Well we made it...... Sticking to the speed limits....Got to the booking in booths at 1419hrs... Put my credit card into the machine and within seconds...I had my ticket to travel on the train I wanted the 1450hrs, arriving in France 1625hrs (Have to add one hour on).  Everyone was sorted and our number was loading, so we went straight to the holding lanes to await our turn to board.

On the Eurotunnel, 35 minute crossing, next stop France......

I do like the tunnel, stay with your motorcycle, it does not need strapping down and there are no slippery ferry decks to ride over.

I didn't want to use the motorways in France, so the Sat Nav had been loaded with a route, I had studied the maps and just in case wrote a few hints on a peice of paper I put in my tank bag.
Everytime I usually leave the Eurotunnel, I never find the right exit off the motorway....This time I was determined to get it right, even going on Google Earth to look at the junction...

Our destination was Auchonvilliers, right on the Somme............And to my surprise I got it right this time and we all headed away from Calais on the D943 towards St Omer,in glorious sunshine.  In St Omer I got a bit lost and took a turn too early but soon got back onto the road I wanted, the D190 to the D341 to Arras.  In Arras I wanted to pick up the D919 as our host David had recommended it a s a 'Good Road.......'.
It was nice to be back in France and recognise some familiar names on the sign posts, like the Block Haus  and La Coupole from World War Two.  As we left Arras, I was relying on the sat nav to get us to the Bed and Breakfast as I had arranged an evening meal.  We entered Auchonvillers, known in the first word war as Ocean Villas, rode past Avril Williams Tea Rooms to the edge of the village, heading towards the Canadian Newfoundland Park Memorial.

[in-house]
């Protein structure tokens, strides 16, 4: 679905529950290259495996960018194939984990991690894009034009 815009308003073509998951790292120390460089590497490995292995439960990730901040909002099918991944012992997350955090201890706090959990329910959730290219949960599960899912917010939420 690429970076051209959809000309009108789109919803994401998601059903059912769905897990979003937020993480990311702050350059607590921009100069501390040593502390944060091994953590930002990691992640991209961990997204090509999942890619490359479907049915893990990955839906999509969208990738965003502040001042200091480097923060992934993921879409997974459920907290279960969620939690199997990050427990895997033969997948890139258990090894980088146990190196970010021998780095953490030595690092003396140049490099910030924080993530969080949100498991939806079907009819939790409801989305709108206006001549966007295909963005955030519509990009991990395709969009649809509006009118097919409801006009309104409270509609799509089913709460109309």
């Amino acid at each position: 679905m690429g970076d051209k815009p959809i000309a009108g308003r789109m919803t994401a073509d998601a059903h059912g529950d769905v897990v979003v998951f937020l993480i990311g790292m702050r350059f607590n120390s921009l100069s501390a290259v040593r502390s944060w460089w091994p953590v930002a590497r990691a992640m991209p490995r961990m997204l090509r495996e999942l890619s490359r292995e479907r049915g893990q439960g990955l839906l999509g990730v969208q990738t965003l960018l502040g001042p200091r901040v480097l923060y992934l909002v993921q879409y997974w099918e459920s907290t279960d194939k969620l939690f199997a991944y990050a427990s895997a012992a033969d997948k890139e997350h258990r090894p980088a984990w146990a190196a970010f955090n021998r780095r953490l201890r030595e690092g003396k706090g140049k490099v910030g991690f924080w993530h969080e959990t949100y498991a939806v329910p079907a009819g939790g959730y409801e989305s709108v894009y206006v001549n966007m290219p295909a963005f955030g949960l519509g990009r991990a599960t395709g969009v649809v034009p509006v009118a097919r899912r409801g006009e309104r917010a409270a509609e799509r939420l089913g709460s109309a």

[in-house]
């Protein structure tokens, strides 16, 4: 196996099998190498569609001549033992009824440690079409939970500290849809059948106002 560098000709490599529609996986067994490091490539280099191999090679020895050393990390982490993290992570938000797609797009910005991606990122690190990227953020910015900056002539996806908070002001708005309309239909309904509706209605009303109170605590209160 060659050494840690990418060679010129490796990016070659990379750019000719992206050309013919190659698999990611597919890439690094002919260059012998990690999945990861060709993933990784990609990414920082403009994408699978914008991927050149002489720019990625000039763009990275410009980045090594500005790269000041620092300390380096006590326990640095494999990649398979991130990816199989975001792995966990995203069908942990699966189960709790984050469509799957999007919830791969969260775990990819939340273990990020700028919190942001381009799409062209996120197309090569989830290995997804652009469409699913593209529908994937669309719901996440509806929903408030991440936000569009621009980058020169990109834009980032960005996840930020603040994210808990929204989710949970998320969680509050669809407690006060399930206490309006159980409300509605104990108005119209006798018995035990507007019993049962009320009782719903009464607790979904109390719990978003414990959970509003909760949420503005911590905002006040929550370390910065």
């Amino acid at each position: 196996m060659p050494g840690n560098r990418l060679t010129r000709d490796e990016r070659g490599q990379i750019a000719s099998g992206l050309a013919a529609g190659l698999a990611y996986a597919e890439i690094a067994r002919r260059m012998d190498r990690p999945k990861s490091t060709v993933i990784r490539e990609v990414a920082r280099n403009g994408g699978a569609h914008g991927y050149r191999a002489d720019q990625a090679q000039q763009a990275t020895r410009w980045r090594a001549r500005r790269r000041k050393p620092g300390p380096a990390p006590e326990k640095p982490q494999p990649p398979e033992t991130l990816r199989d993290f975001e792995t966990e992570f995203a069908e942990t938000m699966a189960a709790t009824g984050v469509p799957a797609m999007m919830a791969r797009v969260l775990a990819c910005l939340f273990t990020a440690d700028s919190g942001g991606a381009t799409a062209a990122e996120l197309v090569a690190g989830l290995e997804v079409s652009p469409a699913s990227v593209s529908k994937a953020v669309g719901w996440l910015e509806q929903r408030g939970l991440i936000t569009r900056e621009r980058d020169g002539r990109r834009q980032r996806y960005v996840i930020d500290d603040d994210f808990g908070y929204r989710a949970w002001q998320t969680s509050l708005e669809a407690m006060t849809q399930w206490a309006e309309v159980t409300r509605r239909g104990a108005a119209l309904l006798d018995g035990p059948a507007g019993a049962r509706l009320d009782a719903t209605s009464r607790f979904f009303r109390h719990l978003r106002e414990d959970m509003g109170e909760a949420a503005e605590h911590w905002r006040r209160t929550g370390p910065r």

With all the motorcycle parked up and secured it was time to be shown our rooms, which were fantastic....Then to meet our hosts David and Anita Platt in the garden to the rear of the property for a chat and a few drinks before dinner.
Meet and greet the hosts David and Anita Platt

I didn't stop long for a drink as the views need recording on the camera.  To the far right the towers of the Theipval Memorial could been seen.
The evening sun catching the brickwork.
Looking towards Theipval Memorial and in the foreground is Newfoundland Park
So in effect from the garden you are overlooking part of the Somme battle field, bearing in mind it was 25 miles in total and to put it into perspective we were basically looking across onto Hawthorn Ridge.  So looking right to left....
Hawthorn Ridge

Looking left towards the Sunken Lane and White City
 With the skies so clear it seemed only right to try and capture the sunset. Plenty more to take.  So day one done, a few miles covered, no incidents, time for dinner, plan tomorrow, time for bed.  Must remember sunrise in the morning.. Did I make it ?